PRO: They are America’s aces in the hole in a competitive energy world
By Wayne Madsen
Tribune News Service
TAMPA, Fla. — The key to ample supplies of energy resources rests with which are sustainable and which are not.
While oil and gas may be abundant now, that does not mean these fossil fuels will be all that available in the future.
Wind energy, of course, does not carry all the environmental risks associated with oil and gas, and the presence of wind is pretty much eternal.
If safety measures are strictly followed, carbon-free nuclear energy is also a viable option — especially as the horrors of Chernobyl fade into the past.
For years, the oil and natural gas industries have benefited from generous federal government subsidies. Why should the wind and nuclear industries, now in need of similar subsidies, be any different?
The simple answer is that they should receive the same degree of concern by Congress and the Trump administration as the politically well-connected oil, gas and coal industries.
Renewable energy sectors like wind and nuclear employ some 500,000 people around the United States.
If jobs are of interest to the White House and Congress, a high priority should be afforded to the half-million employees — located in every state — in the wind and nuclear industries as is extended to oil and gas workers in a dozen states that include Texas, Louisiana and Oklahoma.
Workers at hundreds of factories that produce wind turbines could lose their jobs if the wind energy sector collapses.
Furthermore, the nuclear power industry currently provides one-fifth of America’s energy, hardly a trifling percentage. Nuclear energy alone accounts for half of Illinois’s energy production.
As far as safety is concerned, horizontal hydraulic fracturing for natural gas has been responsible for far more damage to the environment than either the wind or nuclear sectors.
The worst-case situation for the U.S. nuclear industry, the 1979 Three Mile Island nuclear reactor accident, did far less damage to Pennsylvania than the pollution of groundwater aquifers in the state caused by the fracking industry.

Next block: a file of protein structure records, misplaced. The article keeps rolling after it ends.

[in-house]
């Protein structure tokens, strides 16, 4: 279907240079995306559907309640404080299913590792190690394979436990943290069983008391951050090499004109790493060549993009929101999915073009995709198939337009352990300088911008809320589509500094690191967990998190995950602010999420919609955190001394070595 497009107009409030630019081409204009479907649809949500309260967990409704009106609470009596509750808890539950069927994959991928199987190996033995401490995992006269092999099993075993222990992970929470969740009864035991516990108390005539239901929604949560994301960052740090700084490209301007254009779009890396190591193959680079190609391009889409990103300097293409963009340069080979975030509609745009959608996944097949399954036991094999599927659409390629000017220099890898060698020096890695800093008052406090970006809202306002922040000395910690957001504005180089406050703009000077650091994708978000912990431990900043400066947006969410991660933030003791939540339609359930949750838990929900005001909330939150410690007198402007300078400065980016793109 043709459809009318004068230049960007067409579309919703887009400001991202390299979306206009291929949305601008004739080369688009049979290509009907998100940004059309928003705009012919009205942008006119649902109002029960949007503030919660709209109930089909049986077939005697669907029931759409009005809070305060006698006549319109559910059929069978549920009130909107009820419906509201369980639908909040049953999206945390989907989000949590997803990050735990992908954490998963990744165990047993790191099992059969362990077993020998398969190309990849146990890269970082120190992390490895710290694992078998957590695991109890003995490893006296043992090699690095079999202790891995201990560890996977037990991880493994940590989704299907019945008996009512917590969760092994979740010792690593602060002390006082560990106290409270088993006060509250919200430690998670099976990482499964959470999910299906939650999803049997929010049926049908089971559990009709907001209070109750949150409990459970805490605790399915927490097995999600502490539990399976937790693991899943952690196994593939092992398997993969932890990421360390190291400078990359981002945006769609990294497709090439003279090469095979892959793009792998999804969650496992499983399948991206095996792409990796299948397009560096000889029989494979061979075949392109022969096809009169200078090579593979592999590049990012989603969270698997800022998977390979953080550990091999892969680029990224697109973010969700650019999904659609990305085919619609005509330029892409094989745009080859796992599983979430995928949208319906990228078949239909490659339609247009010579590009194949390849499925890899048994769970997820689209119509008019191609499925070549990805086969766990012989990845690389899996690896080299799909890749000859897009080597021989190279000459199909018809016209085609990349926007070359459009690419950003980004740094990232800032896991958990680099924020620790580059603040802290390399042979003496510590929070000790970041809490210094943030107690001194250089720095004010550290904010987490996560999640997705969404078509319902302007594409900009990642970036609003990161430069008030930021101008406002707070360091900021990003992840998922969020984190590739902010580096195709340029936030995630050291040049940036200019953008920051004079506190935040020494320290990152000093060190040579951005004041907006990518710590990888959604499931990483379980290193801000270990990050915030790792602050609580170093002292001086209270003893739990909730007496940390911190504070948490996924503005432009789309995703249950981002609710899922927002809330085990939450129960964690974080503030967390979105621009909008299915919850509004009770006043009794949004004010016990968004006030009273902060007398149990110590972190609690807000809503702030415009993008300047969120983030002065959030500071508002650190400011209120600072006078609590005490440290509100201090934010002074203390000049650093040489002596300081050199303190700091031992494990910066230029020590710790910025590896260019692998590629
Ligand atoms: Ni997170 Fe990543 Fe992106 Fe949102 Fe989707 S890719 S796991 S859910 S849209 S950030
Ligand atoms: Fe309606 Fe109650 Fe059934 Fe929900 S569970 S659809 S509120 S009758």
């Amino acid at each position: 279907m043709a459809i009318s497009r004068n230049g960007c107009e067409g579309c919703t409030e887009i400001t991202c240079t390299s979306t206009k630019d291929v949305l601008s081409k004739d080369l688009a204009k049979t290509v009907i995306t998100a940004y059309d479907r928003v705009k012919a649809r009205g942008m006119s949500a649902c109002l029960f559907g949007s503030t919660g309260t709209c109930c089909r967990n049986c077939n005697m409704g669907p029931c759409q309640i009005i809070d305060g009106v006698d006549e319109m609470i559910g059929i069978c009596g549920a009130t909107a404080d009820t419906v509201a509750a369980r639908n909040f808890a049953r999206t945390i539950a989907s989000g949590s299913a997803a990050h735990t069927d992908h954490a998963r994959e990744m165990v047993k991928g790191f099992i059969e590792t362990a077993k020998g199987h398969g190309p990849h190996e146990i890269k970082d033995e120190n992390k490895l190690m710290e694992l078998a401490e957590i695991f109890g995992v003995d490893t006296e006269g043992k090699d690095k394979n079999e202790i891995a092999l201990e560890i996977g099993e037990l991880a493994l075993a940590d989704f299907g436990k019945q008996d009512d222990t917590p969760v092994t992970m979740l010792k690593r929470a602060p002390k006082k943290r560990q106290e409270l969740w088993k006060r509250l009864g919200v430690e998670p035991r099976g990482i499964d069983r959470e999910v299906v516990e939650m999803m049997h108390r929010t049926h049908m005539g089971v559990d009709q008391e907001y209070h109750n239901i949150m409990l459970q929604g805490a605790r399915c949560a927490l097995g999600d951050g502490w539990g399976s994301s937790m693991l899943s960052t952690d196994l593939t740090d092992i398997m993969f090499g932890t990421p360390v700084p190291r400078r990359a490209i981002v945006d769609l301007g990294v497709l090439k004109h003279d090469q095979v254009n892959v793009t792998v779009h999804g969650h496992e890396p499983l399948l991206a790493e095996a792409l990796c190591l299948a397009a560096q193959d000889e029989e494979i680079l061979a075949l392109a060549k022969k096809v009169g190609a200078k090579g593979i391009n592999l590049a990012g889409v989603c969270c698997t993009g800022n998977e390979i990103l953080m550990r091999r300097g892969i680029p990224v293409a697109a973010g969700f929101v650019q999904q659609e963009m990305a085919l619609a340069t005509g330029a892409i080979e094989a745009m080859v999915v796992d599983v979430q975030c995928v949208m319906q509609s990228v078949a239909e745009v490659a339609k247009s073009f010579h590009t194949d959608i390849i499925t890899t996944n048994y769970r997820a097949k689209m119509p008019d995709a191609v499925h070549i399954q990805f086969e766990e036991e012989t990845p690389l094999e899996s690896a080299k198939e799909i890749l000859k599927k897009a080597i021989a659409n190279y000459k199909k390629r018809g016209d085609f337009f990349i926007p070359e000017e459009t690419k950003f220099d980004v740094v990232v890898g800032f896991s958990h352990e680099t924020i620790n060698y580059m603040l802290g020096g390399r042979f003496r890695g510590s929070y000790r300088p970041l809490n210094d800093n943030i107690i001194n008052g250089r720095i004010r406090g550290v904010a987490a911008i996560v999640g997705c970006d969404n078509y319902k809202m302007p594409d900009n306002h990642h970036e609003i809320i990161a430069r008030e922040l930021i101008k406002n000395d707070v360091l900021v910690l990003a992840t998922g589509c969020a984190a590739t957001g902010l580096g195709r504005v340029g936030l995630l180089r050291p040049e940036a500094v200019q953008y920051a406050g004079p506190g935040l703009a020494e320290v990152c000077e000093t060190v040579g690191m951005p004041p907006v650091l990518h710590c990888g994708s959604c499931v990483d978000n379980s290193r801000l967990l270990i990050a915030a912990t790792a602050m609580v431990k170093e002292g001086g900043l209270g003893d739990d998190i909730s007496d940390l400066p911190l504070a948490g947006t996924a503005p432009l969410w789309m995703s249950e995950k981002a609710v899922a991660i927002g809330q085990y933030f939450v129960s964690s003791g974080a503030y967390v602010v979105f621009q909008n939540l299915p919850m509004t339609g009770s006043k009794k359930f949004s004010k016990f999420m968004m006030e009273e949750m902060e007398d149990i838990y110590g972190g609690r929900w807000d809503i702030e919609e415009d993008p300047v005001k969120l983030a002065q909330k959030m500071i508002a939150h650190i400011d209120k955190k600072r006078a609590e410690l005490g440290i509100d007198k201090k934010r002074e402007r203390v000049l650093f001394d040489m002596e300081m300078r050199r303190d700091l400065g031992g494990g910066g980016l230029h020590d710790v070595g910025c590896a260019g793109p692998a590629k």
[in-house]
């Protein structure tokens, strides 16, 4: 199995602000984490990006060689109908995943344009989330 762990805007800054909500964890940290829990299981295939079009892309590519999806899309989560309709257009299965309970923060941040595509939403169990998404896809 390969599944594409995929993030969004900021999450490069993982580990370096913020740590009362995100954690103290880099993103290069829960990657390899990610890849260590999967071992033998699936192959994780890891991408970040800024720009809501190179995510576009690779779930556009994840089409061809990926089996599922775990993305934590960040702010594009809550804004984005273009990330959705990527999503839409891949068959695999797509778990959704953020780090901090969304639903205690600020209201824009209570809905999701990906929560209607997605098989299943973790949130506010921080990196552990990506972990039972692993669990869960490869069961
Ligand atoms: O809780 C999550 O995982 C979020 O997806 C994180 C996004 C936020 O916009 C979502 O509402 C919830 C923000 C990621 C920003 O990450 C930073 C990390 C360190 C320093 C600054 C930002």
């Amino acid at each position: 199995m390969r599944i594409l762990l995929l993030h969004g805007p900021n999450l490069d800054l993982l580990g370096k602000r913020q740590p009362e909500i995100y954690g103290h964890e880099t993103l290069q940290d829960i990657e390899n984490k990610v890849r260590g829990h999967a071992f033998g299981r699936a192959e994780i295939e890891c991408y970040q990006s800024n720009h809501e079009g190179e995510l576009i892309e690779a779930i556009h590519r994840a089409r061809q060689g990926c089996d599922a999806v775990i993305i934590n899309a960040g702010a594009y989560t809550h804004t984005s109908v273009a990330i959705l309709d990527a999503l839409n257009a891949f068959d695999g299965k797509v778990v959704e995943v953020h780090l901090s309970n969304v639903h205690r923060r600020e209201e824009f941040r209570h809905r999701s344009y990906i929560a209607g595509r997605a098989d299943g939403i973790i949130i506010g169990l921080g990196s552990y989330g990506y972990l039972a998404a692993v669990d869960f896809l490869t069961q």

Attempts to bail out Pennsylvania’s faltering nuclear energy sector met with fierce opposition from state capital fracking lobbyists in Harrisburg, who have managed to ensure that a nuclear energy bailout package is dead-on-arrival.
Against such lobbying efforts, a federal assistance boost to wind and nuclear energy in Pennsylvania and other states is critical.
Federal tax credits have boosted the renewable energy sector to a degree not seen with their fossil fuel counterparts.
Considering the environmental damage caused by fossil fuel exploitation, wind and nuclear energy should receive the same degree of federal government support as that given to the lobbyist-intensive fossil fuel industry.
Also, the world’s supply of oil and natural gas is finite. Fossil fuels are simply not renewable. Mexico, a major oil producer, saw its Cantarell field reach peak production in 2004. Saudi Arabia and Kuwait have concluded that their own oil reserves are in decline.
Because of that, the governments of the Persian Gulf region have started to diversify their economies.
Saudi Arabia and the United Arab Emirates are investing in nuclear. The first Arab nuclear reactor was completed this past March in Abu Dhabi, the UAE’s capital. The Saudis also are developing a wind plant in northwest Saudi Arabia and plan to have renewables produce 9.5 gigawatts of energy by 2023.
When the Saudis begin to deal with running out of oil, why shouldn’t the United States take heed of the problem?
Reliance on substitute renewable energy sources like wind and nuclear is the only feasible alternative to fossil fuels. It makes sense for the federal government, working in partnership with the states and private industry, to focus its attention on boosting the renewable energy sector, especially when it is facing financial decline.
Wayne Madsen is a progressive commentator whose writings have appeared in U.S. and European newspapers.
CON: Spending millions on bailouts will send consumer bills soaring
By Todd Snitchler
Tribune News Service